The continuing large traffic on previous threads on the topic of radiative transfer (and increasingly on threads with unrelated topics) has demonstrated the need for a new thread. Here are some posts to start the new discussion over here:
From Arfur Bryant:
In answer to your question; yes, I suppose I do have a problem believing the radiative transfer models as it appears to me that they are based on an assumption. Even the uchicago site states it assumes a deltaT figure in order to run the program. I have gone back over more threads here, and found some excellent information on the ‘best of greenhouse’ thread, although nothing which answers my question in a quantitative sense. maxwell makes a lot of sense but there are some other inputs – mostly regarding adiabatic lapse rates where I think people are confusing the adiabatic lapse rate with the environmental lapse rate. Either way, I can find no real-world measurement of the contribution of CO2 to the GE. This, to me is absolutely crucial to the debate. If one doesn’t know how much effect CO2 has initially (I take ‘initially’ to be circa 1850), how can one know how much effect an increase is likely to have?
Also, there is a very interesting discussion at the end of the thread Confidence in Radiative Transfer Models, between Vaughan Pratt, Fred Moolten, Pekka Perilla, Jan Pompe, Jeff Glassman, and others. Not sure where to pick up this conversation, but here are a few excerpts:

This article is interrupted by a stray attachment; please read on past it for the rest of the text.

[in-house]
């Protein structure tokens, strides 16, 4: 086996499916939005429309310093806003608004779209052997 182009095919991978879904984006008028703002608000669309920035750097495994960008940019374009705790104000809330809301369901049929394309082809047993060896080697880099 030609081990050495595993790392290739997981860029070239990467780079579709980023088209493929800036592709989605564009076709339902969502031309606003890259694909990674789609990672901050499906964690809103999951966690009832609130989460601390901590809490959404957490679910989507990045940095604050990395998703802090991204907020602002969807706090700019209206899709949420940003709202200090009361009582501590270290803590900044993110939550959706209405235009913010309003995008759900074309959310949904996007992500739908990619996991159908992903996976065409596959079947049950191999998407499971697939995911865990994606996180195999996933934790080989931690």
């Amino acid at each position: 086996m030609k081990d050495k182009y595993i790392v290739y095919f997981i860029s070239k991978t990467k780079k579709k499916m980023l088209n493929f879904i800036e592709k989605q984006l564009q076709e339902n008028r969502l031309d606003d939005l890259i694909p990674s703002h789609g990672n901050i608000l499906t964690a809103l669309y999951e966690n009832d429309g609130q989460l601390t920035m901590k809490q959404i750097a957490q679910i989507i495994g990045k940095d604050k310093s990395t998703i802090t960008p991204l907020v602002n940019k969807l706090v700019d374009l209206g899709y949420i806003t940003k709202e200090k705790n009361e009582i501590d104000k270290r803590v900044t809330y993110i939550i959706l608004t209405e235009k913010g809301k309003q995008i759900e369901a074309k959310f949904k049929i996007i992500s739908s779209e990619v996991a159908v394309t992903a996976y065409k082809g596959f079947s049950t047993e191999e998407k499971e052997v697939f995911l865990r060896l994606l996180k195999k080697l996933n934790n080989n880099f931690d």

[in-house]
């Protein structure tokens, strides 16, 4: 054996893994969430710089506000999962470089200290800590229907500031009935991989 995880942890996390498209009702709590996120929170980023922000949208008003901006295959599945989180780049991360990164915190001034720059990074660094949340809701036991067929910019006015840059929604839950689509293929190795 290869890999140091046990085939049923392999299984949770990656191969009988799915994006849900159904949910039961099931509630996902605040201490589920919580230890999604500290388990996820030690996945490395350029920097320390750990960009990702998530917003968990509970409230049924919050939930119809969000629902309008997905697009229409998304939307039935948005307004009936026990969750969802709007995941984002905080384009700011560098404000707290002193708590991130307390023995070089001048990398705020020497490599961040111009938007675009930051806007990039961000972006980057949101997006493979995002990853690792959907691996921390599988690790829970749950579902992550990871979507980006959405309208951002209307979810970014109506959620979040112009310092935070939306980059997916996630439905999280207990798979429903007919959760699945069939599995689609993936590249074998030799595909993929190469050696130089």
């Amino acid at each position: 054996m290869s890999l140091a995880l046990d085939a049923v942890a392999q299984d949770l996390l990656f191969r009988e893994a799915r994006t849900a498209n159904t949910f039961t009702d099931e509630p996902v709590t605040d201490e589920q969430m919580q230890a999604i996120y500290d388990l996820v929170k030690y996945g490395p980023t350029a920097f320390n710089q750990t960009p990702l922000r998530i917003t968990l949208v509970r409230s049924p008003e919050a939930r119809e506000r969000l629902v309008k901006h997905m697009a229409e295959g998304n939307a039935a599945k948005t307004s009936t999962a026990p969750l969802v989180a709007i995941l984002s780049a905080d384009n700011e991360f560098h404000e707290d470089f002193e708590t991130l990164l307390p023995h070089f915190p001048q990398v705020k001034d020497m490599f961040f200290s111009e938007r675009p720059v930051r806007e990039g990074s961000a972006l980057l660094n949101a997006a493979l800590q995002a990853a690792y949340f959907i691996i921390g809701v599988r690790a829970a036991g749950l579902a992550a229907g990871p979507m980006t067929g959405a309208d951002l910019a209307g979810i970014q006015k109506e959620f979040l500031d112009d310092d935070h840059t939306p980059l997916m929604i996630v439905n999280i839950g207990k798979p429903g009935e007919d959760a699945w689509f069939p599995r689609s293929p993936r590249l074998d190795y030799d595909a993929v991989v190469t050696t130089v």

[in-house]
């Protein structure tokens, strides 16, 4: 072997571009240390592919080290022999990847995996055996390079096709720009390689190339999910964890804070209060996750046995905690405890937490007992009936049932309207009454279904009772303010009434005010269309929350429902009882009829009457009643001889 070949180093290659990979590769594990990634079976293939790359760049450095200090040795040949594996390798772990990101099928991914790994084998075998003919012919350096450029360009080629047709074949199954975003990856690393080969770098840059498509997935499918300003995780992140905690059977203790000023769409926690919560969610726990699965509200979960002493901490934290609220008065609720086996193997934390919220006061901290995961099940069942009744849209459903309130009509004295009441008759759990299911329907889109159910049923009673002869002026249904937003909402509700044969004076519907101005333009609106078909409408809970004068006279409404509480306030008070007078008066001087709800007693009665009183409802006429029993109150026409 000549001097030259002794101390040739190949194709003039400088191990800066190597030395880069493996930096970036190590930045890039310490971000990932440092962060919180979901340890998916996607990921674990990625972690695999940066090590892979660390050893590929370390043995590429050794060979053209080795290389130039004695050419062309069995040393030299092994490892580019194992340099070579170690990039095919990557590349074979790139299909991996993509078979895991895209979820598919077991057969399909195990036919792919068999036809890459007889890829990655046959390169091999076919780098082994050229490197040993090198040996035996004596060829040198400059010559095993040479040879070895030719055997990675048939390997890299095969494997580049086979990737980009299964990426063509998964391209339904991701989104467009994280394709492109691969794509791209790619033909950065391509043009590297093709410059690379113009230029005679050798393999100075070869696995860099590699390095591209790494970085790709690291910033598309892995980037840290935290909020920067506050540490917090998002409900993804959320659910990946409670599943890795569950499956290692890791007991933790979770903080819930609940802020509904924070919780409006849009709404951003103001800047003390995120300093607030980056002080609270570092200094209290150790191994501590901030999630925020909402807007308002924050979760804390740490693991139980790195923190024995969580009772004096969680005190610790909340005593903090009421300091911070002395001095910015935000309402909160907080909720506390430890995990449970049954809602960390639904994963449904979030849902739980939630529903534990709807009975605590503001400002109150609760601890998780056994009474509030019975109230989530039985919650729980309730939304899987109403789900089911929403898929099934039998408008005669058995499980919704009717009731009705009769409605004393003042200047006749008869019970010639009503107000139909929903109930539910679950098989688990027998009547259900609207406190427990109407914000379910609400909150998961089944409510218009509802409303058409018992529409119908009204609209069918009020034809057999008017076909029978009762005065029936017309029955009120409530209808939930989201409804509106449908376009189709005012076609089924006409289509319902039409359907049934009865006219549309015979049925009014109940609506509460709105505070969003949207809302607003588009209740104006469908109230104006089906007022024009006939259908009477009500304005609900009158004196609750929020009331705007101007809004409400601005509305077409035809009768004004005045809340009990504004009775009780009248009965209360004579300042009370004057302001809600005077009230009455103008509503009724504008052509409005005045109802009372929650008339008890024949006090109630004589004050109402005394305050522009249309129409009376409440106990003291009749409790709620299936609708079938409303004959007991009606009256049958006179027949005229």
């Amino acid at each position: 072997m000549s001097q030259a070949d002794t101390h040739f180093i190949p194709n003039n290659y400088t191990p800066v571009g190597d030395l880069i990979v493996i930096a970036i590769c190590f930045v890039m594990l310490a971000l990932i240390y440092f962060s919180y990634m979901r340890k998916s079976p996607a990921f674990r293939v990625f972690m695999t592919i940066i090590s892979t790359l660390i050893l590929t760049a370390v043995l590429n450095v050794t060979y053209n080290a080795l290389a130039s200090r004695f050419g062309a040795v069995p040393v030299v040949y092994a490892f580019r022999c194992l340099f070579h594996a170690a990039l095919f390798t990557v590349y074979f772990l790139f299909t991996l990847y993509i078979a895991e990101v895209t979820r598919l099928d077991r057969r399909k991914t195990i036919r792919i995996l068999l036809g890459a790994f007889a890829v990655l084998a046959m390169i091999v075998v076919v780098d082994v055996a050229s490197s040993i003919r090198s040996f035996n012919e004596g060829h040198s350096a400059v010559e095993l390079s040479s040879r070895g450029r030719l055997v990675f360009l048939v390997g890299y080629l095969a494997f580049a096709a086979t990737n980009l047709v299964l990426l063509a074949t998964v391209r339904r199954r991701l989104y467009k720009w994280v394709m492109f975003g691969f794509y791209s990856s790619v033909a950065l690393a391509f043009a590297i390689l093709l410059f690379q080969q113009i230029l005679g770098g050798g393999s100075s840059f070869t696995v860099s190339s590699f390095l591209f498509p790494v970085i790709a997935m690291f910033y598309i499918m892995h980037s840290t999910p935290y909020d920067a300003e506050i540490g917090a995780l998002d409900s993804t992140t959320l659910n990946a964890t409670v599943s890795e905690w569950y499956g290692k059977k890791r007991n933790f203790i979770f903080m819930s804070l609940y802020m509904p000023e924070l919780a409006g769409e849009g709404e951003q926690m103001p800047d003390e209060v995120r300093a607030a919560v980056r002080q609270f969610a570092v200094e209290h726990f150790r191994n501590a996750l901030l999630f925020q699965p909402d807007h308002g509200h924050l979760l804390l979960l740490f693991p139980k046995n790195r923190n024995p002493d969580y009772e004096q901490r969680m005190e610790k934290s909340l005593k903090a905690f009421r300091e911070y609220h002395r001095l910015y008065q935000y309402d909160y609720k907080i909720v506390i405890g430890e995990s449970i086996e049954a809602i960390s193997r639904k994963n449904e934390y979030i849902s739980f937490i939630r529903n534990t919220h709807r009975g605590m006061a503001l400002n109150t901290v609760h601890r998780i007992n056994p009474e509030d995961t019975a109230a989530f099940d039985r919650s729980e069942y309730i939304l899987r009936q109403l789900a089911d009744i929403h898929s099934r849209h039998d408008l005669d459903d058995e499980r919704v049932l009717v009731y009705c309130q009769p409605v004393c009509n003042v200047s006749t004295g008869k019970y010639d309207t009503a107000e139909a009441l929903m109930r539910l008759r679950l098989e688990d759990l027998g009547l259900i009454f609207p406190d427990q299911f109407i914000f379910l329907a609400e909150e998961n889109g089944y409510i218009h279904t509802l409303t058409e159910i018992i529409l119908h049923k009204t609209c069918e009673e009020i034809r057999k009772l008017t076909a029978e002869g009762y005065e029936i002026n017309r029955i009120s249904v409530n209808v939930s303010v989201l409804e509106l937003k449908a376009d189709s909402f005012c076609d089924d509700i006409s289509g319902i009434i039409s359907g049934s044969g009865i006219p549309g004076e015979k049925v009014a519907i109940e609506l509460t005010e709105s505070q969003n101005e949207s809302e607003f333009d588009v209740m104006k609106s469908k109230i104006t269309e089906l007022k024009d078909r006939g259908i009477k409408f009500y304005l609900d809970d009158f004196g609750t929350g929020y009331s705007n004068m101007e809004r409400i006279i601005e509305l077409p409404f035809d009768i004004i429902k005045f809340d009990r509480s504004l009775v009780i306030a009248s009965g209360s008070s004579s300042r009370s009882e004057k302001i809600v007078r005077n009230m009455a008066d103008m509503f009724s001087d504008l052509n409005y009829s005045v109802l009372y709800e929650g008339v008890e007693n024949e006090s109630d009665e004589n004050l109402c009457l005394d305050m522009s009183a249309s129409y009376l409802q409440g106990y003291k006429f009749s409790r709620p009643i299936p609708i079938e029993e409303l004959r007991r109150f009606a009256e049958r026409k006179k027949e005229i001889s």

For a weak isolated line with a broad band source, the response is linear with concentration or mass path. That isn’t B-L either. As the center of the line becomes saturated, the response becomes square root as long as the bandwidth of the radiation is much wider than the line wings. But that’s an isolated line with a Lorentz line shape in a homogeneous medium with constant temperature and pressure. The behavior in the wings of the CO2 band in the atmosphere is complex with contribution from different altitudes with different temperature and pressure resulting in different line widths. Below 10 ppmv, the response becomes linear. Above 10 ppmv, the emission is a logarithmic function of partial pressure up to at least 1000 ppmv and possibly much higher.